by Deanne Stone, OLLI member

When Barbara-Ann Gamboa Lewis was six years old, her mother gave her a book about the lives of scientists; reading it lead Barbara-Ann to know, even as a child, that she would be a scientist.

Lewis’s Filipino father and her Irish mother met as students at the University of California in the late 1920s. Lewis was born in the Philippines. When World War II broke out, she was seven years old and living with her parents and two younger siblings in Manila. As the fighting intensified, the family fled to the countryside, ending Lewis’s formal schooling.

“My parents were progressive thinkers and raised us with few restrictions,” says Lewis. “I was homeschooled by my parents, so I wasn’t socialized like most girls brought up in the 30s and 40s. I’ve always been curious about how things work and why things are as they are. It never crossed my mind that I couldn’t be a scientist; I had the example of Mme. Curie.”

Despite the hardships of the war, Lewis had the freedom to climb trees, explore the nearby fields and creeks, and collect insects--activities that spurred her natural curiosity about nature. She also had time to practice the violin, which she started studying at age six. Her teacher, a missionary, fled when the bombing of Manila by the Japanese started, but she gave Lewis a violin and book to study on her own. She has continued to play the violin throughout her life.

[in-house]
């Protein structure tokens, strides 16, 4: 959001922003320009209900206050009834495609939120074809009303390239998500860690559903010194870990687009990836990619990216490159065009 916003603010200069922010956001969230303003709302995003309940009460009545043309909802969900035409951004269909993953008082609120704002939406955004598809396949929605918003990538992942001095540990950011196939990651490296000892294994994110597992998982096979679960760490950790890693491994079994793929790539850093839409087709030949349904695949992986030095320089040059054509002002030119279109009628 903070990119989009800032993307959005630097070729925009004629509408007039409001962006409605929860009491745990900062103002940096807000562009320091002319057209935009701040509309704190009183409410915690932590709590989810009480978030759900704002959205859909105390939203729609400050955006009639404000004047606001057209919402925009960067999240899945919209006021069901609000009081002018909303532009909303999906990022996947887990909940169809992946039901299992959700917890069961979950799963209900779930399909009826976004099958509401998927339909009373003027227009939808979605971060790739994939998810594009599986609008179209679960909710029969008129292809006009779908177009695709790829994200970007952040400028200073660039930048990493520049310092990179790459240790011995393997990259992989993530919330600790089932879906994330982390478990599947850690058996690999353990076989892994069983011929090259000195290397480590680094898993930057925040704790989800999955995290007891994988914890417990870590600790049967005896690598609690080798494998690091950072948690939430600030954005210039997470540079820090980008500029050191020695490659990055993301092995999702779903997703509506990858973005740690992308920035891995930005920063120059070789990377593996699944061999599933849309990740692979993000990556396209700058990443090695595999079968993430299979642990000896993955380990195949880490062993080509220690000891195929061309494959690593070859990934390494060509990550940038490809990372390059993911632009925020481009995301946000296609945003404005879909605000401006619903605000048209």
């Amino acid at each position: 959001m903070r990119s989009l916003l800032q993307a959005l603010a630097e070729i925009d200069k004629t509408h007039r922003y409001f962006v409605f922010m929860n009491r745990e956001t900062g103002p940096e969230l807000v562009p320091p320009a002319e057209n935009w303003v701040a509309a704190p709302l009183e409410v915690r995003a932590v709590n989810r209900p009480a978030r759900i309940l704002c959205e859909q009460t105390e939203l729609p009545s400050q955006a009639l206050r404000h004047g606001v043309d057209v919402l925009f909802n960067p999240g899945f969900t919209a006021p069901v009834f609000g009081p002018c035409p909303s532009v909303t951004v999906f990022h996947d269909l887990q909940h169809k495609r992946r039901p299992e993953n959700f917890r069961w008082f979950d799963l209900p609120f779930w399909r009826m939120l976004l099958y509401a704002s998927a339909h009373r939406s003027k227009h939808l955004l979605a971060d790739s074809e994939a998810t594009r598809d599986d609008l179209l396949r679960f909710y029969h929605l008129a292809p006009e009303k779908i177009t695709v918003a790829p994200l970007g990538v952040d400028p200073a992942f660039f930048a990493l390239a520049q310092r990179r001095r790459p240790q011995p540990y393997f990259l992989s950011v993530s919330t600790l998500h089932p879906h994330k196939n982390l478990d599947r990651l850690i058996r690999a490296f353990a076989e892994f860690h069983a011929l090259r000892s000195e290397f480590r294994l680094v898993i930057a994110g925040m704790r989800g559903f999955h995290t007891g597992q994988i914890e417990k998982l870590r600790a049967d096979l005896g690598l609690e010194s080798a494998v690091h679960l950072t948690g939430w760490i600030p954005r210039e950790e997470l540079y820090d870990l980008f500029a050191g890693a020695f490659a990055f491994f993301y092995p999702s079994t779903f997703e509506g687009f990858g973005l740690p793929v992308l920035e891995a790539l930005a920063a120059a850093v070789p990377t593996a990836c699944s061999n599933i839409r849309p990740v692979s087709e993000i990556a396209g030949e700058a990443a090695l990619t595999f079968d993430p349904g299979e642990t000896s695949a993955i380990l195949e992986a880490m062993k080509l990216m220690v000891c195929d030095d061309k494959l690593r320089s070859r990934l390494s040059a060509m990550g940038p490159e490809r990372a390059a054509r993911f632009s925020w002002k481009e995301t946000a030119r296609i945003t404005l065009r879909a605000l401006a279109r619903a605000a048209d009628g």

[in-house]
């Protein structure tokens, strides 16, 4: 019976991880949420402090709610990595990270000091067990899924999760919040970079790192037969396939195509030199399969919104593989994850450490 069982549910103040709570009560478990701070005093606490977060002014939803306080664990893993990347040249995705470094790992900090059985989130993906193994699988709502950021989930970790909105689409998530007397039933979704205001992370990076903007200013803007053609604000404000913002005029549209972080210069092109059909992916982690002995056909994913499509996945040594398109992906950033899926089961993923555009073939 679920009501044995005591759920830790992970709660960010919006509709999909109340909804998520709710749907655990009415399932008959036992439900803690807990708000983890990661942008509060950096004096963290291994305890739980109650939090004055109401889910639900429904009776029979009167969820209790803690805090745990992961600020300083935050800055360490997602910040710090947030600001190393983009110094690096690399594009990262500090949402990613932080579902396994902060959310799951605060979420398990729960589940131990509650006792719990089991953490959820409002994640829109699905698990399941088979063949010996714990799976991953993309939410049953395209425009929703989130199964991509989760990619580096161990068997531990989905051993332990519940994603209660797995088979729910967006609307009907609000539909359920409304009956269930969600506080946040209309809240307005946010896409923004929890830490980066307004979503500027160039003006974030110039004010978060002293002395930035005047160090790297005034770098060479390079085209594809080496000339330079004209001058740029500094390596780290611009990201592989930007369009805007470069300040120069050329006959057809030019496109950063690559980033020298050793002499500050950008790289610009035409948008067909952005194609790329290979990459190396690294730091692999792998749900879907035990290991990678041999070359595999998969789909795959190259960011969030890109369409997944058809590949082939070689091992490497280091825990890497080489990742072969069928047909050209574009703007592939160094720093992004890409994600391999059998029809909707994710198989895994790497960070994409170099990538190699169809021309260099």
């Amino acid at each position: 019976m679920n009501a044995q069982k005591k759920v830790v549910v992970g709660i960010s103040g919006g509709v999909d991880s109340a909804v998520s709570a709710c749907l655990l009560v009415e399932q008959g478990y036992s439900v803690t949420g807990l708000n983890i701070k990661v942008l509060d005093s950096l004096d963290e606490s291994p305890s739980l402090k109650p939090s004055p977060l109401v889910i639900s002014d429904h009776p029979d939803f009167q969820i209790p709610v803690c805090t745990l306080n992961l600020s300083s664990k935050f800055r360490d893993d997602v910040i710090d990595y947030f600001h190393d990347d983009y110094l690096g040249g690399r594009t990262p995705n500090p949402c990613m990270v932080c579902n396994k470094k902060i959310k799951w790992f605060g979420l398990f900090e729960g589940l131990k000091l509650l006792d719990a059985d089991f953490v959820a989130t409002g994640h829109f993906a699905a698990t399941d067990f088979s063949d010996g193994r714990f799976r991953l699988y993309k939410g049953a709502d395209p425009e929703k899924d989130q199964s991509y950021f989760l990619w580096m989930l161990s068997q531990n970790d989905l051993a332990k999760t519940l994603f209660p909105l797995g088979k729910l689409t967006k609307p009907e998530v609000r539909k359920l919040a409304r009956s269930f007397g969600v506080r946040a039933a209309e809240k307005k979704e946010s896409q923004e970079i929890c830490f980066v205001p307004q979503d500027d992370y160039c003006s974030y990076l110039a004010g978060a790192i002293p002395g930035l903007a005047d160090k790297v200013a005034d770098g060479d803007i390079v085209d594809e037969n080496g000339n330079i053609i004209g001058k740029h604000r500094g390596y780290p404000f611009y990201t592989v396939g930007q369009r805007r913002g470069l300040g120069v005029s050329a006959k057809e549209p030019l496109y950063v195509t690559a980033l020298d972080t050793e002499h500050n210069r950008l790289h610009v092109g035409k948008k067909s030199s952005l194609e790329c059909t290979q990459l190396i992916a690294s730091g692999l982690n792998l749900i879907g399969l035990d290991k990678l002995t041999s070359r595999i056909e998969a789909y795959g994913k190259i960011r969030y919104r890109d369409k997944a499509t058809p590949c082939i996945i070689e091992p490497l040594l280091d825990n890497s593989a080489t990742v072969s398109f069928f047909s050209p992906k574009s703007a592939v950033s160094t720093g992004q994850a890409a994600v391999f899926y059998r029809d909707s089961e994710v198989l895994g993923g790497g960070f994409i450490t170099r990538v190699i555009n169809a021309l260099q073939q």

At that time Lewis was growing up, Philippine society, in general, was not open-minded. Lewis and her siblings were taunted for being Mestizos. “We were stoned by the other kids because we were different. It wasn’t only being racially mixed that made us different. My parents were atheists, so we didn’t go to church as everyone else in our community seemed to do.”

Lewis wrote a memoir about her childhood, Barefoot in Fire: a World War II Childhood, which was illustrated by her daughter-in-law. The book was written for children and, in particular, for her six grandchildren. “Children born of mixed marriages can have questions about their identity,” says Lewis. “I thought my experiences might help them deal with some of the confusion they feel.”

Lewis’s formal education resumed when she was 11. She went on to study science in the Philippines before earning a Ph.D. in soil science from UC Berkeley in 1971. An associate professor emerita of civil and environmental engineering at Northwestern University, she retired from the faculty in 2006. Not one to be idle, Lewis enrolled in a full-time, three-year program in the Chicago School of Violin Making. Now living in Castro Valley with her husband, she opened a shop in her home to make and repair violins.

Lewis will teach a general interest science course this spring, Symmetry of Life: A Science Course. She hopes that students will leave the course with a feeling of awe at the wonder of nature and a curiosity to learn, an endeavor that has made Lewis’s own life an unending adventure. No prior knowledge of math or science is necessary to engage in and enjoy the class.